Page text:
British colonialists created Nigerian government by violently binding several unconsented kingdoms and communities[4][5] for exploiting human and mineral resources.[6][7] They killed those who opposed their invasion and trained loyal ones to assist in enforcing the colonial rule. Before leaving at independence, the colonialists fixed a constitution to guide their indigenous replacements[8] in seizing and exporting people’s mineral resources in exchange for European consumer products.[9] Thus, Nigeria’s colonially-imposed government uses military violence to deny intelligent and able-bodied Nigerians access to their resources for production.[10][11][12][13] To appear democratic, Nigeria’s colonially-imposed government created states, local governments and ministries to share foreign products as infrastructure, salaries and charity handouts.


With the seizure and export of mineral resources that could have been used for productivity, Nigerians are never expected to industrially produce anything. Also, politicians say Nigerians are unemployable following foreign claims that Nigerians cannot understand the techniques of industrial production.[14] Thus, Nigerian government focus on using foreign companies to build roads, malls, airports, hotels and stadiums, and to share financial handouts, food, motorcycle, grinding machine, tricycles and other imported products. Unfortunately, sharing road-projects, malls, airports, food and imported products does not develop people’s productivity. Instead, it increases their unproductivity and dependence on extreme importation.


The first step in getting to a destination is to define where you are going, otherwise you continue to wander aimlessly. To get to Nigeria’s destination, a sincere government can follow these steps:

  • Conduct a social research to discover and acknowledge the different people colonially bound up in Nigeria along with their cultural beliefs, respective lands and resources.[15]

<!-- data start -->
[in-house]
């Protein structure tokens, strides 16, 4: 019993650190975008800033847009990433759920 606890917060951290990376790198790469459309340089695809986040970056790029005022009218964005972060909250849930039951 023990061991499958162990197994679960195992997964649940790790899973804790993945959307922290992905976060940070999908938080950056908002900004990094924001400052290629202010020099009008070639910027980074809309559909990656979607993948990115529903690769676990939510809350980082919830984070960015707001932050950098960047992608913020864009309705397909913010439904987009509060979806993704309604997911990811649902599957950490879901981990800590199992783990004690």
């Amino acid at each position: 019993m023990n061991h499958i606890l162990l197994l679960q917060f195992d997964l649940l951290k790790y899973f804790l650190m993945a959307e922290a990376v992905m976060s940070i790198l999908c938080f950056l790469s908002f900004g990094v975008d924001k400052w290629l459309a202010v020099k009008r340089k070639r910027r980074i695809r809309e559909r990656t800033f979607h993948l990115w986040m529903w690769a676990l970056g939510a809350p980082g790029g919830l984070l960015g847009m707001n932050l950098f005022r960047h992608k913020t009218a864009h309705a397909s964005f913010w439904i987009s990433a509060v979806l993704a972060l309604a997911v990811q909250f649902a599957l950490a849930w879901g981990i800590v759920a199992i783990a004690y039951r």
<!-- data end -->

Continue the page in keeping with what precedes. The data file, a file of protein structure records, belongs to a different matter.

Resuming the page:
• Organize intercommunal conferences among the kingdoms, local governments and districts for a national conference where they will discuss and agree on their destination and their mode of partnership.[16] Hence, the constitutional decisions and laws will reflect the people’s beliefs and agreement for human development and productive partnership.
  • Release people’s lands and resources for industrial productivity and eventual tax-payment to the central government. This will drive government to protect the people’s productivity for better tax-returns, and encourage citizens to become productive and socially responsible.
  • Invite and integrate local and foreign-trained specialists to train the various natives to process their local resources for more industrial production. This includes forming research centres in different parts of the country according to their different resources. Also, make a policy for foreign construction companies to work with engineering department of a public university where they are working. A MoU will require the companies to actively involve Nigerian student-attachés in all stages of their project. The companies whose student-attachés develop well could be incorporated for more projects in other states. And if they are uncomfortable teaching Nigerians, they may also be uncomfortable staying and working in Nigeria.